“Please know that all participants in the ERCOT grid are taking the same measures. The extreme weather has driven record-breaking energy use across the state. With energy reductions driven by outage management, CPS Energy used more than 4,954 MW yesterday, which was a winter record. If the outages had not been proactively managed thus far, winter energy demand would have exceeded summer maximums for the first time in CPS Energy’s history.
To assist with keeping residents off the road and safe, CPS Energy’s walk-in centers will be closed on Tuesday, February 16, 2021. Additionally, Braunig and Calaveras parks and lakes are closed until further notice.”
The utility company offered the following tips for customers to keep warm and conserve power:
- Stay warm by dressing in layers of loose-fitting clothing instead of a single heavy layer.
- Wear a hat, even indoors. Keeping your head warm helps keep your body warm.
- Wear gloves or mittens to keep hands warm, and wear a scarf to keep your neck warm.
- Use towels to block drafts around doors and windows.
- Use extreme care when using gasoline-powered generators. Do not operate a generator inside your home or other inhabited building. Only operate generators outdoors, and be sure the exhaust is facing away from your home.
- Do not use camping stoves or outdoor grills indoors, not even in your garage. These can cause carbon monoxide to build up in your home and can lead to carbon monoxide poisoning.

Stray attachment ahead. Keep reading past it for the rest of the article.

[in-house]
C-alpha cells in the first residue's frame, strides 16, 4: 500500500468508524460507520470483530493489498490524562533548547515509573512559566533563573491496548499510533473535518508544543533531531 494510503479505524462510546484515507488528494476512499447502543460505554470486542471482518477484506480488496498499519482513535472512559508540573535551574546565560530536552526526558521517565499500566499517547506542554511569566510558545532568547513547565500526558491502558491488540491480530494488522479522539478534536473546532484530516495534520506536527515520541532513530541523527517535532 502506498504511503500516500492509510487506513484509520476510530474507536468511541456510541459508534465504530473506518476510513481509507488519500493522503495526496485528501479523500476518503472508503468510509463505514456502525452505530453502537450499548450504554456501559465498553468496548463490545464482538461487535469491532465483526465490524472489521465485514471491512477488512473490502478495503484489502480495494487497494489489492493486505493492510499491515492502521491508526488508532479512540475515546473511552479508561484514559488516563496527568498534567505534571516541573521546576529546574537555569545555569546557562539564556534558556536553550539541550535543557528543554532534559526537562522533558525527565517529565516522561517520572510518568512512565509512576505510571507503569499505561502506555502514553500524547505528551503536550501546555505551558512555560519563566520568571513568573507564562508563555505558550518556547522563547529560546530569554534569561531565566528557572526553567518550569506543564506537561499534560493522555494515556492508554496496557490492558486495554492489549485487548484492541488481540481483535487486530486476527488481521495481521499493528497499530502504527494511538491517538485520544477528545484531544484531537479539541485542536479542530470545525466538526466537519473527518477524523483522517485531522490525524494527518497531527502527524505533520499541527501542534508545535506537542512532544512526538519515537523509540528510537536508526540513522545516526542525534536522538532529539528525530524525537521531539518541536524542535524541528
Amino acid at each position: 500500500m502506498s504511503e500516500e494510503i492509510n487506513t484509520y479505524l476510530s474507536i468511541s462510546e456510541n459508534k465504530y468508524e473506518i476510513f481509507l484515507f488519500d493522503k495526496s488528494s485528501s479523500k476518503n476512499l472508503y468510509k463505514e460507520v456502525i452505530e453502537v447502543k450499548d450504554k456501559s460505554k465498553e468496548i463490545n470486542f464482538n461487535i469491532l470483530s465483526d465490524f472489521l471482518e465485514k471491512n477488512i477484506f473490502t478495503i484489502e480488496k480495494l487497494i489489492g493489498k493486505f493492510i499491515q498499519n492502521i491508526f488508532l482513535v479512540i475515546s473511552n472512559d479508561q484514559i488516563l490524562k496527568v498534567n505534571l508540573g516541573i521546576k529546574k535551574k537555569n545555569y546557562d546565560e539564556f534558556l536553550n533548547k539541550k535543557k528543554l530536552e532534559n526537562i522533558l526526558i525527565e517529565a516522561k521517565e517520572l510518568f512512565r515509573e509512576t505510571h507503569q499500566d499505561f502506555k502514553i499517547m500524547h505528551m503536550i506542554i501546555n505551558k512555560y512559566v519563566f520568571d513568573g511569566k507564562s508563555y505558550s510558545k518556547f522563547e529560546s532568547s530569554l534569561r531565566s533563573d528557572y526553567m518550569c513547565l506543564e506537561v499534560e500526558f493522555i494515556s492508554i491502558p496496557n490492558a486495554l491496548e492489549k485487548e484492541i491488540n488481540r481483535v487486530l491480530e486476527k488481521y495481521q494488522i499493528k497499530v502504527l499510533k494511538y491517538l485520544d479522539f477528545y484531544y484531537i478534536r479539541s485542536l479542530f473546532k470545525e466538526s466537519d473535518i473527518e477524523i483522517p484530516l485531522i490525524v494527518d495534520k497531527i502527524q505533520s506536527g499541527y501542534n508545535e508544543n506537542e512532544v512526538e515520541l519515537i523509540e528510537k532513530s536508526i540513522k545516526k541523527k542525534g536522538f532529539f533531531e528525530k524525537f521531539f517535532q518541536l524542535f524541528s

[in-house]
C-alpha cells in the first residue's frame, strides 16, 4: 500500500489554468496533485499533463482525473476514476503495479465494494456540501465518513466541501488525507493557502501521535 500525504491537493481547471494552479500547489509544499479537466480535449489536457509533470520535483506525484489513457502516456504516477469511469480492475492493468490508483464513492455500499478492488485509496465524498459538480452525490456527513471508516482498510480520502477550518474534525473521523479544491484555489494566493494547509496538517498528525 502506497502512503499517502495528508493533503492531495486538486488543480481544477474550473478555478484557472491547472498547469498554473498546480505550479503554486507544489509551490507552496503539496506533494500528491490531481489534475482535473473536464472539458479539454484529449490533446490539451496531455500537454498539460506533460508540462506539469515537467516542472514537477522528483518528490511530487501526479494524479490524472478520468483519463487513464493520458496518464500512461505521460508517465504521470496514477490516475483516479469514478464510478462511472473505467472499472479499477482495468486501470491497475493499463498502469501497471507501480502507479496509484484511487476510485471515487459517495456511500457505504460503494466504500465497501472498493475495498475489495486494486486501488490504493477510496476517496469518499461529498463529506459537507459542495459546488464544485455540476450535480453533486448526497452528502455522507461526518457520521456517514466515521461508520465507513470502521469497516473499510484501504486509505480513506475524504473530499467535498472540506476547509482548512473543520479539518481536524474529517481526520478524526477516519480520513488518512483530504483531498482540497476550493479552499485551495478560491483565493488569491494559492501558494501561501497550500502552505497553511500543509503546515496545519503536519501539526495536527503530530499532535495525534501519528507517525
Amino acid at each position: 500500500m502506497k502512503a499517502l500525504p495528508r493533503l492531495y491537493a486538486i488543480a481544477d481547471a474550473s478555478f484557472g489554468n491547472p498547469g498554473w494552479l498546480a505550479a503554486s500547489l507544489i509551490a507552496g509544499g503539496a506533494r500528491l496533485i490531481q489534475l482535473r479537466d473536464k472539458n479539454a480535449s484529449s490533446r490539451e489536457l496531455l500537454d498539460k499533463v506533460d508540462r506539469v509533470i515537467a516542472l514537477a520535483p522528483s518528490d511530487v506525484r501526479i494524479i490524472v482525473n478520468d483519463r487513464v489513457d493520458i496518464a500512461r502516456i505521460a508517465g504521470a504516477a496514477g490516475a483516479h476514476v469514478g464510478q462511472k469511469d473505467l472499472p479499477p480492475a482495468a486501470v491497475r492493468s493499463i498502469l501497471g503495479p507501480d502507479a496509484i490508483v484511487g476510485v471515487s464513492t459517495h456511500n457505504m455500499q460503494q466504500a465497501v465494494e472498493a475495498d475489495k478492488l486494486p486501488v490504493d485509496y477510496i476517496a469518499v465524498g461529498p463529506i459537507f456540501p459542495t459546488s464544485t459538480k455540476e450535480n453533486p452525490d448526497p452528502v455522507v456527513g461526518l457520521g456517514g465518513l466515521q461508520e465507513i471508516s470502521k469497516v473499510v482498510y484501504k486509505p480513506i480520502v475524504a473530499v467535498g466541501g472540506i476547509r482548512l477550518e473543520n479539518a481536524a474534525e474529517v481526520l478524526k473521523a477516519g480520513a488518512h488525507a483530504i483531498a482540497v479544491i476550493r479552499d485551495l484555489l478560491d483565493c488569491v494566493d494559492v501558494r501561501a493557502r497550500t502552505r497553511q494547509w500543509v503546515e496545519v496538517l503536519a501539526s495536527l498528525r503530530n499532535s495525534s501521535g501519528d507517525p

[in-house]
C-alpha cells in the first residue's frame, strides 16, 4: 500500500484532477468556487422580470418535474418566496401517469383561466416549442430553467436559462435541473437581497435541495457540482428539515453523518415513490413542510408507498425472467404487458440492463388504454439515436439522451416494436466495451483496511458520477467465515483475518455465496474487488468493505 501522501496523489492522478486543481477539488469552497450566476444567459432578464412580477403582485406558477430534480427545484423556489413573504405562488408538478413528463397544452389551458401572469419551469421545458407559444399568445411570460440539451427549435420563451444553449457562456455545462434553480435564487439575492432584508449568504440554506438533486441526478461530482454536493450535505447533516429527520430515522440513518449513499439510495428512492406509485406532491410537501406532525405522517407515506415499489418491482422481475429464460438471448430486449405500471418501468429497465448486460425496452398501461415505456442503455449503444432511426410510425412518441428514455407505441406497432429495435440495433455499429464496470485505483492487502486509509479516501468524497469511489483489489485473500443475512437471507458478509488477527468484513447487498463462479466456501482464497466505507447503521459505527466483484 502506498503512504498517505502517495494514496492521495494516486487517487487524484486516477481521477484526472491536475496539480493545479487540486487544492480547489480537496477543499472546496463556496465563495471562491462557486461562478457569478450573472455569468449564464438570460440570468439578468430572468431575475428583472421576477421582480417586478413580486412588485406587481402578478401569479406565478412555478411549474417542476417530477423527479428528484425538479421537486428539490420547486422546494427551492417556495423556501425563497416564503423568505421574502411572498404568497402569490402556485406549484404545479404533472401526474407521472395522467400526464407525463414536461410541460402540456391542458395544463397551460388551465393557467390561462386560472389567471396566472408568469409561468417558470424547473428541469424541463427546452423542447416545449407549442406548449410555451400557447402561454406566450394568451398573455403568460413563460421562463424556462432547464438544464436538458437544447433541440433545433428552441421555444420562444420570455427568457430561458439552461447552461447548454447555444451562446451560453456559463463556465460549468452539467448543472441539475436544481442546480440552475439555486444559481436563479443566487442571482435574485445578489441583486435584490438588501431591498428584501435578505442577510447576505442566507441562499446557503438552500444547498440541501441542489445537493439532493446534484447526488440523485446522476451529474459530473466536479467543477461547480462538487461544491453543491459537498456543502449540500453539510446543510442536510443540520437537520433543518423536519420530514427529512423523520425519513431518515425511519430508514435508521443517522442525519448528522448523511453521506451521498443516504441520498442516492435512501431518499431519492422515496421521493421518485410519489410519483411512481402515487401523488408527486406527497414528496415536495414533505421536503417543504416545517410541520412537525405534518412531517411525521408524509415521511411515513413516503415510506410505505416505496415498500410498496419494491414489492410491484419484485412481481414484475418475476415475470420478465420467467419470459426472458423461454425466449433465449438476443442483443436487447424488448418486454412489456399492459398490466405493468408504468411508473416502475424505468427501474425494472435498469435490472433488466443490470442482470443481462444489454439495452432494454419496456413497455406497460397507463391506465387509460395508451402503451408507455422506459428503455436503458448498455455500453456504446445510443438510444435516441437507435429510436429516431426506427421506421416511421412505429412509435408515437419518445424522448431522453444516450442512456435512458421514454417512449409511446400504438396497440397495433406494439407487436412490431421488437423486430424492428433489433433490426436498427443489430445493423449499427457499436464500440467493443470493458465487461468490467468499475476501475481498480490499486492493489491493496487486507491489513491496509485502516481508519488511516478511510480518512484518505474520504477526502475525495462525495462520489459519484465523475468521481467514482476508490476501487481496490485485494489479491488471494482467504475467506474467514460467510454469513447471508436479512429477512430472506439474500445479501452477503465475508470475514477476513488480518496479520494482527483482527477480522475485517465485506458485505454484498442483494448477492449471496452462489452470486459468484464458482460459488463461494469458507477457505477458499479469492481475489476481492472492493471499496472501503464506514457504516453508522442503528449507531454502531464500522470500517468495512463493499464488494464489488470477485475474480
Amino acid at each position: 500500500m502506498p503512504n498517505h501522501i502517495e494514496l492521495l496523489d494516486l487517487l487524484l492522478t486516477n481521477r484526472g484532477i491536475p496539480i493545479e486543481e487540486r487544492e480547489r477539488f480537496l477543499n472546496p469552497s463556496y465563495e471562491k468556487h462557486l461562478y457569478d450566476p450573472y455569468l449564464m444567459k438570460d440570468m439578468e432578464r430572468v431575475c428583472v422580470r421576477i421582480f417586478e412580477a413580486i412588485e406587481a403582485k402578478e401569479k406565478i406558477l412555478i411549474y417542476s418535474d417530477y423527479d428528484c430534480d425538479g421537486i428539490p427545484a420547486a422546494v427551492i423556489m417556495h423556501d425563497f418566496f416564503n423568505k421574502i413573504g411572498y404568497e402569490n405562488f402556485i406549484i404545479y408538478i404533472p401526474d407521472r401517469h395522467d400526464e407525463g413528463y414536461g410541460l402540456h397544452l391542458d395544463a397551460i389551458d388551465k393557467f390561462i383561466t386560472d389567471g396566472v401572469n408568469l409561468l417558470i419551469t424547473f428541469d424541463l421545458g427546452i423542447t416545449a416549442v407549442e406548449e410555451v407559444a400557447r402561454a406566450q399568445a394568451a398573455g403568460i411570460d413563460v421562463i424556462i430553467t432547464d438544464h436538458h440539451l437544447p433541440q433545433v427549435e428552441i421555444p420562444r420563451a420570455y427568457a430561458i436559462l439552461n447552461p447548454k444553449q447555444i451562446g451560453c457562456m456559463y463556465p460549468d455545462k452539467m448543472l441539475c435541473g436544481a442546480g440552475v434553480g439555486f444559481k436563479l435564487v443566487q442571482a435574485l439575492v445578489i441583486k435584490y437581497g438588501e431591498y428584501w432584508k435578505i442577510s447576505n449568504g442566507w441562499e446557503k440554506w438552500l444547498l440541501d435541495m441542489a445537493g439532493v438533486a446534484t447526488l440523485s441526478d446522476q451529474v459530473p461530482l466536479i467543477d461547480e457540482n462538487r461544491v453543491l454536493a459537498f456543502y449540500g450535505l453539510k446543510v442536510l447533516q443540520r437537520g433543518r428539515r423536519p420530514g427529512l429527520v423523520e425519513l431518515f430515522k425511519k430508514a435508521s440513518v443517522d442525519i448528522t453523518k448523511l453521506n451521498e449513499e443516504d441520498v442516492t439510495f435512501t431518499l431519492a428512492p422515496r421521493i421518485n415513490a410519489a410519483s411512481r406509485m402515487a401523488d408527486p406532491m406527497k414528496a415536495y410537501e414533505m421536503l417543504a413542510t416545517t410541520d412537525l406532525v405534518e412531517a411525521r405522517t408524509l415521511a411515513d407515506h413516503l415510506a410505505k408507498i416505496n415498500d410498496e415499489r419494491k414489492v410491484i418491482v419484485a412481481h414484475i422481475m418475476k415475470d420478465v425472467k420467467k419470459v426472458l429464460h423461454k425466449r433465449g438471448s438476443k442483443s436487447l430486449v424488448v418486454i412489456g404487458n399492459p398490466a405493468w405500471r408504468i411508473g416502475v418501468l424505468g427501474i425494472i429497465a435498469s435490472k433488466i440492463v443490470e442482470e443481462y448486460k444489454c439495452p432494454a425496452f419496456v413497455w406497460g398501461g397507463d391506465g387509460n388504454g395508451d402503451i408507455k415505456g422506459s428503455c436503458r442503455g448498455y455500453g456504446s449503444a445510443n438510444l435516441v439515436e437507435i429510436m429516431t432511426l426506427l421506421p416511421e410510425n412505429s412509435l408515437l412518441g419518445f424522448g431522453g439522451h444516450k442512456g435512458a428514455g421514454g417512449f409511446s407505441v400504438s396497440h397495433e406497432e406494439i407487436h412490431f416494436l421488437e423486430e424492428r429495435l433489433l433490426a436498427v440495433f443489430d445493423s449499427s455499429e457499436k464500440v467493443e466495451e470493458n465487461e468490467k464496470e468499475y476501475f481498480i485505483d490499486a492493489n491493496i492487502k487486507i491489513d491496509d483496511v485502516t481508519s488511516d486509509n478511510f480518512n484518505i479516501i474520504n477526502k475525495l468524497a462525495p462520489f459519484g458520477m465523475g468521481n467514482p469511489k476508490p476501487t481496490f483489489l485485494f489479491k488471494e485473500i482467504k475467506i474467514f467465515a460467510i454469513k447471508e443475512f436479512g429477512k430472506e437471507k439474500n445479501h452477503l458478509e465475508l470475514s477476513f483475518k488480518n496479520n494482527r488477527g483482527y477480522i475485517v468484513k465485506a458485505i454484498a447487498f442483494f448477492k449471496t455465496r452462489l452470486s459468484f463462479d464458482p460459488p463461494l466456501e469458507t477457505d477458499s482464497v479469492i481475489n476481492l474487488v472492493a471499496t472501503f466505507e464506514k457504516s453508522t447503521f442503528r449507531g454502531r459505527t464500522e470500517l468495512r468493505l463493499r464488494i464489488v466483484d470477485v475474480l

- Conserve power on your mobile phone in case of emergency. Some battery-saving tips include:
- Turn down the screen light
- Turn off Bluetooth
- Close all unused applications
- If possible, use text to communicate instead of making a call
- If you have multiple mobile phones in the household, keep one phone on for emergency updates and turn the others off to preserve battery life.
- Unplug sensitive equipment during a power outage, including televisions, computers, and other electronics which helps protect against any voltage irregularities that may occur as power is restored.
- If you have medication that requires refrigeration, please check with your pharmacist for instructions on storage during an extended power outage.
- If you have a garage door opener, review the instructions for manually opening the garage door.
- Be extra cautious when outdoors in snowy conditions. Downed power lines can be hidden by snow, trees, or other debris. Always assume a downed power line is live. If you see a downed power line, stay away and call us immediately at 210-353-4357 (HELP).
As always, Your Weather Authority team will keep you updated. You can get the very latest forecast anytime by bookmarking our weather page and downloading the KSAT Weather Authority App - available for both Apple and Android devices.